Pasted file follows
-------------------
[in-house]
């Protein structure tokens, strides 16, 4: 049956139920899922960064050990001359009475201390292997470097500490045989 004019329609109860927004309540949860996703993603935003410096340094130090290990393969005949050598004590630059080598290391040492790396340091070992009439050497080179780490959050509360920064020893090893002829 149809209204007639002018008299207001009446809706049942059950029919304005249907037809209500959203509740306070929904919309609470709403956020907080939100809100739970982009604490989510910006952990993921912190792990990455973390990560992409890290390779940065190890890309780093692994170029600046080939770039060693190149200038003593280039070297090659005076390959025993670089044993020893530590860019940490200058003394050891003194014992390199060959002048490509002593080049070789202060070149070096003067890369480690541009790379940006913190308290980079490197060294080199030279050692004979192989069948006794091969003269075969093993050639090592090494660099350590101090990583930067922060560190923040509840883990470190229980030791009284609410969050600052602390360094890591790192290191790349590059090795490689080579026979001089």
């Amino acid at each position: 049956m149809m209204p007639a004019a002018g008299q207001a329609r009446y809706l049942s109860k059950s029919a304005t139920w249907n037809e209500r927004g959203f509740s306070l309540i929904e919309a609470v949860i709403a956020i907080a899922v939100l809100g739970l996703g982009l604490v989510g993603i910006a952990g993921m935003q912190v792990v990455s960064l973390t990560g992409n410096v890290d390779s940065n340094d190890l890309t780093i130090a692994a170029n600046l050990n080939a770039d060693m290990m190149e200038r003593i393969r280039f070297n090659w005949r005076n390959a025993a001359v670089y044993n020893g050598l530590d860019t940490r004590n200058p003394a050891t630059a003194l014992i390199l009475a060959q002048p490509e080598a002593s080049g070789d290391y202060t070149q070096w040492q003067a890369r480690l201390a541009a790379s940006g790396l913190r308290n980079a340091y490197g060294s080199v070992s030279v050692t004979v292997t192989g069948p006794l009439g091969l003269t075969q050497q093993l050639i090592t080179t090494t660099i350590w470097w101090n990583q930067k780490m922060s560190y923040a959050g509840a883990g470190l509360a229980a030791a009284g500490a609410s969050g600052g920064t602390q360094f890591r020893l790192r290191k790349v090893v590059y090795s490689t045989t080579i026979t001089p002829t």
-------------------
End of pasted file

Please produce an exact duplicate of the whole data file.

[in-house]
């Protein structure tokens, strides 16, 4: 049956139920899922960064050990001359009475201390292997470097500490045989 004019329609109860927004309540949860996703993603935003410096340094130090290990393969005949050598004590630059080598290391040492790396340091070992009439050497080179780490959050509360920064020893090893002829 149809209204007639002018008299207001009446809706049942059950029919304005249907037809209500959203509740306070929904919309609470709403956020907080939100809100739970982009604490989510910006952990993921912190792990990455973390990560992409890290390779940065190890890309780093692994170029600046080939770039060693190149200038003593280039070297090659005076390959025993670089044993020893530590860019940490200058003394050891003194014992390199060959002048490509002593080049070789202060070149070096003067890369480690541009790379940006913190308290980079490197060294080199030279050692004979192989069948006794091969003269075969093993050639090592090494660099350590101090990583930067922060560190923040509840883990470190229980030791009284609410969050600052602390360094890591790192290191790349590059090795490689080579026979001089």
């Amino acid at each position: 049956m149809m209204p007639a004019a002018g008299q207001a329609r009446y809706l049942s109860k059950s029919a304005t139920w249907n037809e209500r927004g959203f509740s306070l309540i929904e919309a609470v949860i709403a956020i907080a899922v939100l809100g739970l996703g982009l604490v989510g993603i910006a952990g993921m935003q912190v792990v990455s960064l973390t990560g992409n410096v890290d390779s940065n340094d190890l890309t780093i130090a692994a170029n600046l050990n080939a770039d060693m290990m190149e200038r003593i393969r280039f070297n090659w005949r005076n390959a025993a001359v670089y044993n020893g050598l530590d860019t940490r004590n200058p003394a050891t630059a003194l014992i390199l009475a060959q002048p490509e080598a002593s080049g070789d290391y202060t070149q070096w040492q003067a890369r480690l201390a541009a790379s940006g790396l913190r308290n980079a340091y490197g060294s080199v070992s030279v050692t004979v292997t192989g069948p006794l009439g091969l003269t075969q050497q093993l050639i090592t080179t090494t660099i350590w470097w101090n990583q930067k780490m922060s560190y923040a959050g509840a883990g470190l509360a229980a030791a009284g500490a609410s969050g600052g920064t602390q360094f890591r020893l790192r290191k790349v090893v590059y090795s490689t045989t080579i026979t001089p002829t």